Proteins of tissue samples, including microdissected ones, were analyzed by SDS-PAGE, followed by immunoblotting, as previously described (Rickelt et al. 2010, 2011; Straub et al. 2011; Pieperhoff et al. 2012). Usually 100–200 cryostat sections of ca. 5–15 μm thickness were collected and proteins of tissue lysates were solubilized in the same sample buffer (cf. Pieperhoff et al. 2012; Franke et al. 2013). After homogenization, the tissue lysates were heated to—and kept at—ca. 95 °C for 4–5 min, then centrifuged at 15,000 g for 10 min. Both the supernatant and the pelleted proteins and glycoproteins were subjected to SDS-PAGE, followed by transfer to polyvinylidene difluoride membranes (ImmobilonP; Millipore, Bedford, MA, USA). For immunoblot analyses, horseradish-peroxidase-conjugated secondary Abs were applied in combination with an enhanced chemiluminescence system (ECL; Fisher Scientific, Schwerte, Germany).
The methods used for immunofluorescence microscopy have been described (Langbein et al. 2003; Franke et al. 2006, 2013, 2014; Rickelt et al. 2008, 2011; Pieperhoff et al. 2012; Rickelt 2012). The frozen tissue sections were mounted on coverslips, air-dried and fixed for 5 or 10 min in −20 °C acetone. The specimens were rehydrated in PBS and pre-incubated in PBS containing 0.2 or 0.3 % Triton X-100 for 5 min before application of the primary Abs. In parallel, the tissue samples were fixed for 5–7 min in PBS (pH 7.4) containing 2 % formaldehyde, freshly prepared from paraformaldehyde and the cells were permeabilized with PBS containing 0.1 or 0.2 % saponin (same pH value; 5 min), followed by exposure to the specific primary Abs in PBS for 1 h. Following several washes in PBS for 5–10 min each, the samples were exposed to the specific secondary Abs for 30 min. After two or three washes for 5–10 min in PBS, the cell preparations or cryosections were rinsed in distilled water, fixed for 1 or 5 min in ethanol and mounted in Fluoromount G (Southern Biotech; obtained through Biozol Diagnostica, Eching, Germany). Finally, immunofluorescence microscopic images were recorded with an Axiophot II photomicroscope (Carl Zeiss, Jena, Germany), equipped with an AxioCam HR (Carl Zeiss). For confocal laser scanning microscopy, a Zeiss LSM 510 Meta instrument was used.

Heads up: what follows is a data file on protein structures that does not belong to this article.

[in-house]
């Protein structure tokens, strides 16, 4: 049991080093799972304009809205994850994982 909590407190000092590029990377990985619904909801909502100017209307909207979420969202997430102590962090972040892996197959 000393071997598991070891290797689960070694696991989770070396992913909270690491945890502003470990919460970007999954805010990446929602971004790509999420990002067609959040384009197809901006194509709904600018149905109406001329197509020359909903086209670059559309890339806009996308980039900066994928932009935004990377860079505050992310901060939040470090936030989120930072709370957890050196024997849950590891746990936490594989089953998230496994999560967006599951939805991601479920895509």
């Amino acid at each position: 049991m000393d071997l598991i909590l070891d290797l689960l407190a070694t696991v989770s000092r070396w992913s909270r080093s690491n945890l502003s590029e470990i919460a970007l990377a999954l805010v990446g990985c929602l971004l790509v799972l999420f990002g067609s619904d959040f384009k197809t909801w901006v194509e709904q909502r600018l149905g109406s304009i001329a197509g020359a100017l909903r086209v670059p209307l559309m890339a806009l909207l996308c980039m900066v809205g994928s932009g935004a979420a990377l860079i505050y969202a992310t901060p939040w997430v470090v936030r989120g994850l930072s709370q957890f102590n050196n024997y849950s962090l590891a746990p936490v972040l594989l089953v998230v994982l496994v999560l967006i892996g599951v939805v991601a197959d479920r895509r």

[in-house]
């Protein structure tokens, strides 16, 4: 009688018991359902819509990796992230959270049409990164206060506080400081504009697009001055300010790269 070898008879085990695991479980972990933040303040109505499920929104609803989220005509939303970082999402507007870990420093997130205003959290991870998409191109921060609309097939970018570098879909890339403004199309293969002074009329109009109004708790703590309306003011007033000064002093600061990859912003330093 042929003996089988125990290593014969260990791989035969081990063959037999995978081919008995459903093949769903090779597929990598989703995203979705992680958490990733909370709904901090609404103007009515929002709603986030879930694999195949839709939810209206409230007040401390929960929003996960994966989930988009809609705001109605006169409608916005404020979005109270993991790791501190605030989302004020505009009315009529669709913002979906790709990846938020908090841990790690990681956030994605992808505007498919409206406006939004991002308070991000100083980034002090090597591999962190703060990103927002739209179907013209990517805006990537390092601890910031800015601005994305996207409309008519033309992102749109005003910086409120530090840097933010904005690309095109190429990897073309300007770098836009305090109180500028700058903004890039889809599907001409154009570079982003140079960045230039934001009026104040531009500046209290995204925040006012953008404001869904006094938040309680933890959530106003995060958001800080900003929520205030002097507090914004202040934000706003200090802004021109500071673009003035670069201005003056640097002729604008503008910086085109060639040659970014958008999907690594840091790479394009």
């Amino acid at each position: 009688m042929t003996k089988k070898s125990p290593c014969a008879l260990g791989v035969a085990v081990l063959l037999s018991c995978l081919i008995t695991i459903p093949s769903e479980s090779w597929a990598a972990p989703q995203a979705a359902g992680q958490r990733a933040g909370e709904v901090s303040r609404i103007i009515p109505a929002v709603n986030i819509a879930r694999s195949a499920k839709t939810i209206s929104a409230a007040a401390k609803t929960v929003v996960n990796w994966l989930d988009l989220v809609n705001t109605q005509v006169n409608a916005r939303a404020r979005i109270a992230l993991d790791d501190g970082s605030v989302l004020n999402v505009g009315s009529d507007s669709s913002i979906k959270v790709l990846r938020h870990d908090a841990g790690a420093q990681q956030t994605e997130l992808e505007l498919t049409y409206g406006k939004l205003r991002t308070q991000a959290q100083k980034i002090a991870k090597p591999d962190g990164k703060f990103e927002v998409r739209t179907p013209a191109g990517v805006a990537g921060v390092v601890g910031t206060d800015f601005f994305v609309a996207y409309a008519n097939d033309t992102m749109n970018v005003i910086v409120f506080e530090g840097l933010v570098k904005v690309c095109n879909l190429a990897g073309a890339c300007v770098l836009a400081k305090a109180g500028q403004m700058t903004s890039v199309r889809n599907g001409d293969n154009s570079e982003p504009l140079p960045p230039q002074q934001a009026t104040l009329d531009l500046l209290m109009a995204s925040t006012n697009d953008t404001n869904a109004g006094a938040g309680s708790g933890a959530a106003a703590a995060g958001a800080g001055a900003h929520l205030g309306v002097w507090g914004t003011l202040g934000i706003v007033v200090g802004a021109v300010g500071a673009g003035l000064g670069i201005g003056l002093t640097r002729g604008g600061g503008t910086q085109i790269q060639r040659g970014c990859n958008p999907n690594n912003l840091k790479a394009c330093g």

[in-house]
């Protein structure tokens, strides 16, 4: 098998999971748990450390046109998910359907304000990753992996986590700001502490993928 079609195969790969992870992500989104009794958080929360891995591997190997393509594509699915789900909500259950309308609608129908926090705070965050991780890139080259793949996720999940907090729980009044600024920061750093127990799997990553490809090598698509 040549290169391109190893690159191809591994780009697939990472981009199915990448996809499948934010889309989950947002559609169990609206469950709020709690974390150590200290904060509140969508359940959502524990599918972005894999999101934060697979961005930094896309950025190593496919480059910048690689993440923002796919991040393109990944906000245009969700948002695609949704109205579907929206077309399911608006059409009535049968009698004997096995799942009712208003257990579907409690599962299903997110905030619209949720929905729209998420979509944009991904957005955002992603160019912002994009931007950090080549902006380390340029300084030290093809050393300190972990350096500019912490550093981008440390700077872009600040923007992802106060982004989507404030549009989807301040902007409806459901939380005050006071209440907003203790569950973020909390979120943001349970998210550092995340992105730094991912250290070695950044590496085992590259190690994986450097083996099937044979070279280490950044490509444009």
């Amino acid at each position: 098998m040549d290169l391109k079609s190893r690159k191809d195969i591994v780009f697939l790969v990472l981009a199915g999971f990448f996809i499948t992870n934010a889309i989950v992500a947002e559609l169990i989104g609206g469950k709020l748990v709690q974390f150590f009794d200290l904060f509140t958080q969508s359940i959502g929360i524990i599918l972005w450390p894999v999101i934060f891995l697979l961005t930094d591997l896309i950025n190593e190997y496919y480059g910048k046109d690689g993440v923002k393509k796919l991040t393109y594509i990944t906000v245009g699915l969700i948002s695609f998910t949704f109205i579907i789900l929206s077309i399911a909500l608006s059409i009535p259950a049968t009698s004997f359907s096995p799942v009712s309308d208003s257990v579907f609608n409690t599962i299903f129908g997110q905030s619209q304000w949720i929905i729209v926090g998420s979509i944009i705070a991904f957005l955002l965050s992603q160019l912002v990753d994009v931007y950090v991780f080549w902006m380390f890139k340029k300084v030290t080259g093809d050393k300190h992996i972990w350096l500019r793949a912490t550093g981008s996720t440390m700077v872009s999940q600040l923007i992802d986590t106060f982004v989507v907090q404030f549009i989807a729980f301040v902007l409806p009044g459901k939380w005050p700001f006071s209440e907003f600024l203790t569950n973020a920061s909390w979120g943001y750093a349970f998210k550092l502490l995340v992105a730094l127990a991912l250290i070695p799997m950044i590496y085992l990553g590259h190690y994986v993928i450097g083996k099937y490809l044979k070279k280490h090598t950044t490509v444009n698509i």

Electron and immunoelectron microscopy